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Oxfam Told to Do More to Tackle Sexual Misconduct

on Friday, 25 January 2019.

A lack of robust policies and procedures, as well as poor implementation, have enabled an environment that permits sexual misconduct to be misunderstood...

... a report from the Independent Commission on Sexual Misconduct, Accountability and Culture Change has found.

The report also finds that this extents to staff feeling that processes for preventing and responding to harassment and bullying are deficient.

Background

The Commission was established by Oxfam in response to reports that it had mismanaged investigations and failed to properly prevent and investigate sexual misconduct by staff.

The interim report, published on the 19 January, sets out the Commission's initial findings and recommendations. The full report is expected in May 2019, with further evidence still to be gathered. A separate investigation is also being conducted by the Charity Commission.

The Initial Findings

The report finds that Oxfam "has prioritized what it aims to achieve over how it is done, at some cost to its staff and the communities they serve" and that staff are frustrated by a lack of accountability, both for sexual misconduct and bad management, within the organisation.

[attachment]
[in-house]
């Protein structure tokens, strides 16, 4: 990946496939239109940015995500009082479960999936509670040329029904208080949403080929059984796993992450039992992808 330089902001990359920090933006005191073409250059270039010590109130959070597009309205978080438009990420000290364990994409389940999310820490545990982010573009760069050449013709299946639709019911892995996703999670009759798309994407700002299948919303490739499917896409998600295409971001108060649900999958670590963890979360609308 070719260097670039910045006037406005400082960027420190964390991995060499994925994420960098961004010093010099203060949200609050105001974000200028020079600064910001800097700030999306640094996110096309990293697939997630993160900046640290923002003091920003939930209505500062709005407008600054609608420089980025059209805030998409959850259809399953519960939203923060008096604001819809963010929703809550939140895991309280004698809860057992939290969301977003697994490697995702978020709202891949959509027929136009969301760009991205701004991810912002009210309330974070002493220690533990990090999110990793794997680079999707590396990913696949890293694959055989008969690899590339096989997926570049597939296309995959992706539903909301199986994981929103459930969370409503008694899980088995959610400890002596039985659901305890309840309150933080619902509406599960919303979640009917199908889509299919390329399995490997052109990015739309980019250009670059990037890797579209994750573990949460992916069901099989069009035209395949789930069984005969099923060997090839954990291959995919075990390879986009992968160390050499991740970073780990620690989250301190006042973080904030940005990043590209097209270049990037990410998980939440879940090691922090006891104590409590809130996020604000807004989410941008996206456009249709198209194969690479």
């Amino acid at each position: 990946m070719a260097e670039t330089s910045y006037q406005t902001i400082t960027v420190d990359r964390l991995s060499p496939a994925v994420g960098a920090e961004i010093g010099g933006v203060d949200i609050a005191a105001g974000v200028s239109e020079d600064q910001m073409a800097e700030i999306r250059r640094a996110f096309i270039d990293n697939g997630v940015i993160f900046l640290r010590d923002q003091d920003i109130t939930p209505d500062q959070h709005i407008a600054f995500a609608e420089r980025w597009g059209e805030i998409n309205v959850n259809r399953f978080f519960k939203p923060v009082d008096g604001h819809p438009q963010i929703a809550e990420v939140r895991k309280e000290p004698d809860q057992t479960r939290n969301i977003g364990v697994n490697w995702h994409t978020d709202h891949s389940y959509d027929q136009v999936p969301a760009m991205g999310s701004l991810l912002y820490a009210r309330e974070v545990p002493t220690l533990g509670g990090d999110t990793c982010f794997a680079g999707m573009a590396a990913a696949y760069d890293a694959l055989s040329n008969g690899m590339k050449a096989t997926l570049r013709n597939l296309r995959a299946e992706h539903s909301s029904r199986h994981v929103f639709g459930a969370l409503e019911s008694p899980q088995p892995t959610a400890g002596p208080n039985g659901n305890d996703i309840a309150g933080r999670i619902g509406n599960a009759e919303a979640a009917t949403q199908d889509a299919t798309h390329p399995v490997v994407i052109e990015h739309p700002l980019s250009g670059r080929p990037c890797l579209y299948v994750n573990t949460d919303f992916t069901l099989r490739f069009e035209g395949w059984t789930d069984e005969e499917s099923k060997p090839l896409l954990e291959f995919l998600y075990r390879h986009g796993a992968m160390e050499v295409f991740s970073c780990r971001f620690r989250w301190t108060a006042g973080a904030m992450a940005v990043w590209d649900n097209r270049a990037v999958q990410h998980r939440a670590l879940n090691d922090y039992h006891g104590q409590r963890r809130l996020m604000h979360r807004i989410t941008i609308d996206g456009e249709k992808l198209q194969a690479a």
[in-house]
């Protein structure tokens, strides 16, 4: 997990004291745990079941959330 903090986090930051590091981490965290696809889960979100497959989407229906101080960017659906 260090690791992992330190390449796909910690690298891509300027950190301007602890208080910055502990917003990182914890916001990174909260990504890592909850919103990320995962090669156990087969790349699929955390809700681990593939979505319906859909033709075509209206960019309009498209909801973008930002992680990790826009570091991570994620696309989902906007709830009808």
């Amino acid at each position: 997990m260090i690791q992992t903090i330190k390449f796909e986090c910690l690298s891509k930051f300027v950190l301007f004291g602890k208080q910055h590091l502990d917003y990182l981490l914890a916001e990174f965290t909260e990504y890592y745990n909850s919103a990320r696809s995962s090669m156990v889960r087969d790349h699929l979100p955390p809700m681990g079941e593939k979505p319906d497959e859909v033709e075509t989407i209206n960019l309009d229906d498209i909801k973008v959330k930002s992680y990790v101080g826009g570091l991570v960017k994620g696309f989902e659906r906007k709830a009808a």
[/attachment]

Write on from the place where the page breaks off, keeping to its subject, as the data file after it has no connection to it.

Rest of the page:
The Recommendations

The report makes various 'emerging' recommendations including:

  • a requirement for all staff to re-sign the code of conduct annually, as well as attend refresher training
  • exposing job applicants to the code of conduct well before any offer of employment is finalised
  • properly taking account of the organisation's values and ethical behaviour during the recruitment process, within disciplinary policies and during the staff performance review process
  • creating a single uniform system for reporting and investigating safeguarding concerns
  • incorporating staff surveys and 360 degree reviews into the performance management system to identify bullying, harassment and other abuses of power
  • team managers having regular conversations about the code of conduct, safeguarding, power dynamics and bias, as well as discussing clear actions which can be taken within teams
  • providing safeguarding policies and the code of conduct in easy-to-understand language and in local languages when needed
  • discussing safeguarding policies and the code of conduct with staff, explaining nuances

What Does This Mean for Employers?

While the report specifically concerns Oxfam, it provides a useful insight into emerging best practice within the charitable sector and the workplace generally.

We will keep you updated with any further developments while we await the final report in May 2019.


Would you like to review your policies and procedures? Contact Michael Halsey, in our Employment Law team, on 020 7665 0842.

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